Murder by Death (1976)
While Benoit Blanc (Daniel Craig) is the main detective in Knives Out, it’s worth noting that the movie features a team of sleuths. Lakeith Stanfield and Noah Segan also play crime-solving characters who are involved in the investigation. And when it comes to whodunits that follow multiple investigators, you can’t beat Murder by Death.
The 1976 comedy follows a group of detectives and their sidekicks who are invited to a mansion to solve a bizarre mystery. The property’s owner hosts a dinner party and reveals that someone will be murdered, and whoever solves the mystery first will be given a large sum of money for their efforts.
In an interview with Syfy Wire, Johnson compared Murder by Death to Hitchcock’s criticisms of the genre. The movie is a spoof, but it’s a smart one that addresses the whodunit’s more base-level elements, such as withholding information from viewers until the very end.
“[The film] is also a little bit like Hitchcock’s criticisms of the genre, which is the danger of it is that it is just one big buildup to a cheap surprise at the end. I think the best examples of the genre avoid that by putting a different engine in the car. It’s not just clue-gathering. There’s something else going on. Agatha Christie is great at that, actually, figuring out different ways of driving it.”
Murder by Death is pure entertainment, and one of the best movies out there that have a lot of fun with its deadly central scenario.
Death On The Nile (1978) and Evil Under the Sun (1982)
During his conversation with Birth.Movies.Death, Johnson cited these two Agatha Christie whodunits as major influences on Knives Out. Both film adaptations see Peter Ustinov as Detective Hercule Poirot investigating murders involving wealthy people in isolated locations (a boat and an island resort, respectively), which is similar to the plot of Knives Out.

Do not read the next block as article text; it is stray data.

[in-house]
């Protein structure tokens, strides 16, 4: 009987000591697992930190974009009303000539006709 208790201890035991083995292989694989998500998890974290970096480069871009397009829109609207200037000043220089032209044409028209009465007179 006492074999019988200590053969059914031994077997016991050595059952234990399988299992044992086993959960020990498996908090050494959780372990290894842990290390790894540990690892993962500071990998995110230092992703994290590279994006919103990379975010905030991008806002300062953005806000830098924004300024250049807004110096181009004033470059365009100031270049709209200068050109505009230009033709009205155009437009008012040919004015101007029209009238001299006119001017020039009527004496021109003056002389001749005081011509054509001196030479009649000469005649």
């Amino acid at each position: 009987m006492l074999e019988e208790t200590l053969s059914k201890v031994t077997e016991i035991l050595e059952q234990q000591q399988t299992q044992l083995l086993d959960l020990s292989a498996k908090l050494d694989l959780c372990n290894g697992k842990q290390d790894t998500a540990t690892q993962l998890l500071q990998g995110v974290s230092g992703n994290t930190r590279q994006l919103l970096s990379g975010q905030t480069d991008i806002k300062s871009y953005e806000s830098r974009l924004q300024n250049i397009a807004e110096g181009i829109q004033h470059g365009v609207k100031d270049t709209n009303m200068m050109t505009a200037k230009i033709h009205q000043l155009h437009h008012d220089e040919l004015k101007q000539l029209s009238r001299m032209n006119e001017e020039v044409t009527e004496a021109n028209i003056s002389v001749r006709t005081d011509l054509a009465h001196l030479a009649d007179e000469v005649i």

However, as Johnson told Empire, the Poirot movies also inspired the creation of his own detective. He wanted Benoit Blanc to be quite egotistical but have a warm center that made him endearing to viewers. Like Poirot, Blanc is quite “self-inflated,” but he’s also a bit of a buffoon.
Furthermore, Johnson was inspired by Death On the Nile and Evil Under the Sun — as well as movies like Murder On the Orient Express — because of their all-star casts. For his movie, he also wanted to assemble a dynamic group of performers and let them have some fun.
The Private Eyes (1980)
If Knives Out is Johnson’s humorous take on Poirot, then The Private Eyes is Lang Elliot’s fun homage to Sherlock Holmes. The story follows a pair of Scotland Yard detectives who are assigned to investigate foul play in a mansion that might be haunted.
The Private Eyes is more of an all-out comedy than Knives Out, but both films’ obvious love for classic pop culture detectives and whodunit mysteries makes them complementary in many ways. However, The Private Eyes goes one step further by incorporating elements from haunted house movies while throwing some snakes, samurais, and hunchbacks into the mix for good measure.
This is another movie that Johnson has mentioned as being an inspiration while working on Knives Out, but he didn’t get into any specifics.
Based on the play of the same name by Ira Levin, this Sidney Lumet-directed comedy is another movie that influenced Johnson’s latest effort. While the director hasn’t gone into any great detail about which aspects of Deathtrap got his creative juices flowing, there are obvious nods to Lumet’s film there.
Deathtrap revolves around a murder plot concerning writers. The story follows a struggling playwright (Michael Caine) who hatches a plan to murder a talented student (Christopher Reeve) and take credit for his work. However, when the young writer arrives at his more experienced counterpart’s mansion, things start to get a little bit crazy.